On their own, none of the four major proposed electoral reforms moving
through the Legislature would seem to have much of a chance. But with
separate motivations, Democratic legislative leaders are helping to guide
all of the measures through the committees, and they may all be linked
together by the time the legislative session is over.
Though still a long shot, it is increasingly likely that efforts to change
the state’s election-financing system, the state’s initiative process, the
way the state draws legislative and Congressional districts and a possible
tweak of the state term-limits law may all be folded into a monster
end-of-session package. Though the measures would not literally be linked,
there are now talks under way to try to move all four measures as a group.
Many in the activist community aren’t popping champagne corks just yet.
“I’m not holding my breath,” says Ned Wigglesworth of therestofus.org.
“There may be a handful of members on either side that actually give a crap
about this, but I don’t think the prospects of this passing are any better.
It’s on life support.”
Sen. President Pro Tem Don Perata, D-Oakland, has personally vowed to move
Alan Lowenthal’s redistricting measure, SCA 3, out of the Senate. Last
month, SCA 3 cleared the Senate Elections Committee, but not without some
harsh criticism from senators Gloria Romero, D-Los Angeles, and Kevin
Murray, D-Culver City.
Both Murray and Romero railed against the measure during the committee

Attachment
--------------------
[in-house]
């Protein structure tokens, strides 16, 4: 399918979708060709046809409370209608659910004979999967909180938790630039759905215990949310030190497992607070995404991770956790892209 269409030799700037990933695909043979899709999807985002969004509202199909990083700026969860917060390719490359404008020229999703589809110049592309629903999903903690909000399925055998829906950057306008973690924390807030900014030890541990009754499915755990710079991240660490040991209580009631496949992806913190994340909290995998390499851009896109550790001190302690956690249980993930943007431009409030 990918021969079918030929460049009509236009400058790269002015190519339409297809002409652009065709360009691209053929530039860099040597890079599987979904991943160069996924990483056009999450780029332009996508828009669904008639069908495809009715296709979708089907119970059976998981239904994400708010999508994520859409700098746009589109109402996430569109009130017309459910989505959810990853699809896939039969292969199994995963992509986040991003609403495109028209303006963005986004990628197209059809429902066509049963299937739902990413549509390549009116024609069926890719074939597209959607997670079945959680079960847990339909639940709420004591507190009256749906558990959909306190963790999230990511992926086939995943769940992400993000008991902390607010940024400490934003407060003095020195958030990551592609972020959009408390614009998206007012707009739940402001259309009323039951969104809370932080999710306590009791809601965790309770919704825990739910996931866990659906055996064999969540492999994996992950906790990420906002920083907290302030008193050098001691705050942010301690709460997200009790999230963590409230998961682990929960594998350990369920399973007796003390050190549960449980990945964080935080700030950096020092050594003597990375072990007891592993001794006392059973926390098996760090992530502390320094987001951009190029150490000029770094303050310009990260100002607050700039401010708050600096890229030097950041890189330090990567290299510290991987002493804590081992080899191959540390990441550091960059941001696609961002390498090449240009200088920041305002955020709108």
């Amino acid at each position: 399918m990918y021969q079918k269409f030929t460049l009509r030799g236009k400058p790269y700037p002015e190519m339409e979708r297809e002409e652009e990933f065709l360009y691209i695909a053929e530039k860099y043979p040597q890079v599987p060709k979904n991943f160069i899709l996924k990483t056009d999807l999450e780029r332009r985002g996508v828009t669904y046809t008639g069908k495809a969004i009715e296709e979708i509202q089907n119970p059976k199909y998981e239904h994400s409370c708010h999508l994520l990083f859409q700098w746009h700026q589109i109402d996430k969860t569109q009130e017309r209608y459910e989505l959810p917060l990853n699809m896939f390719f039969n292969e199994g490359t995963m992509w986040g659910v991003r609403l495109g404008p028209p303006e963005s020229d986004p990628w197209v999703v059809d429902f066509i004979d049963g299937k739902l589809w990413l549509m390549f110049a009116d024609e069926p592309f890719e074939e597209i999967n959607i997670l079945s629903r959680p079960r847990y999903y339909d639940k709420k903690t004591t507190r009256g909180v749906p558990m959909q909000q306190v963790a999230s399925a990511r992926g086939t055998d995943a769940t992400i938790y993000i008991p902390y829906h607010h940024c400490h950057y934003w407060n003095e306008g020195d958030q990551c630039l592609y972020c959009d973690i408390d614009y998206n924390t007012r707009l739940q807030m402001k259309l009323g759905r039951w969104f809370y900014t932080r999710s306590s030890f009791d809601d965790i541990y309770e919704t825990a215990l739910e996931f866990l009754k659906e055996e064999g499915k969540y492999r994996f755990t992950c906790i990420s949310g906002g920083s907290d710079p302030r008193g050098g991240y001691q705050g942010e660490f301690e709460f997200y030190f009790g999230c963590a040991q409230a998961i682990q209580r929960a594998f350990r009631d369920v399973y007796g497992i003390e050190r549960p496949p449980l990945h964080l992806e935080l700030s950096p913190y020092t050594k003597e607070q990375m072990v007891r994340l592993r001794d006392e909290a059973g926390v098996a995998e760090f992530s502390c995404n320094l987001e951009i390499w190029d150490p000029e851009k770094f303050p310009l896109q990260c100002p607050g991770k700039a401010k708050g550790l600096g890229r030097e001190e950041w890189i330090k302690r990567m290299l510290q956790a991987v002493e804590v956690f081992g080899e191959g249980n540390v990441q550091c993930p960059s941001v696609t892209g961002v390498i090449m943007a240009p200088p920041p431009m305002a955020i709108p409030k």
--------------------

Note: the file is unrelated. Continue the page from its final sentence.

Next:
hearing, but said they were voting for the measure as a courtesy to
Lowenthal and Perata. The bill is scheduled to be heard next on April 23 in
Senate Appropriations, which Murray chairs.
“I don’t think we’ll have any problems,” said Lowenthal. “I know it wasn’t
exactly a love fest [in Senate Elections], but the pro tem is committed to
getting this bill out of the Senate.”
While Perata is twisting arms in the Senate, sources say the pro tem is
showing increasing interest in moving Assemblywoman Loni Hancock’s
public-financing measure through. The bill, AB 583, already has passed out
of the Assembly without a single Republican vote. The bill is scheduled to
be heard in Senate Elections later this month.
But just because the bill is moving doesn’t mean there’s a sudden outpouring
of support for the public financing of elections. Skeptics of public
financing may be latching on to Hancock’s measure as a way to pre-empt a
ballot initiative, pushed by the California Nurses Association.
Sponsors of the bill are still skeptical about the measure’s prospects, or
some of the motivations of some of its potential supporters. But, they say,
the climate for getting a public-finance measure through the Legislature is
better than it has ever been.
The support for two other measures is centered in the Assembly.
Assemblyman Joe Nation, D-San Rafael, is pushing ACA 18, which is also
backed by Secretary of State Bruce McPherson. The measure would make it
easier for the Legislature to amend ballot initiatives.
Nation’s bill is eligible to be heard on the Assembly floor.
And then, of course, there is term limits. According to sources close to all
of the measures, the push for a term limits tweak is coming from Assembly
Speaker Fabian N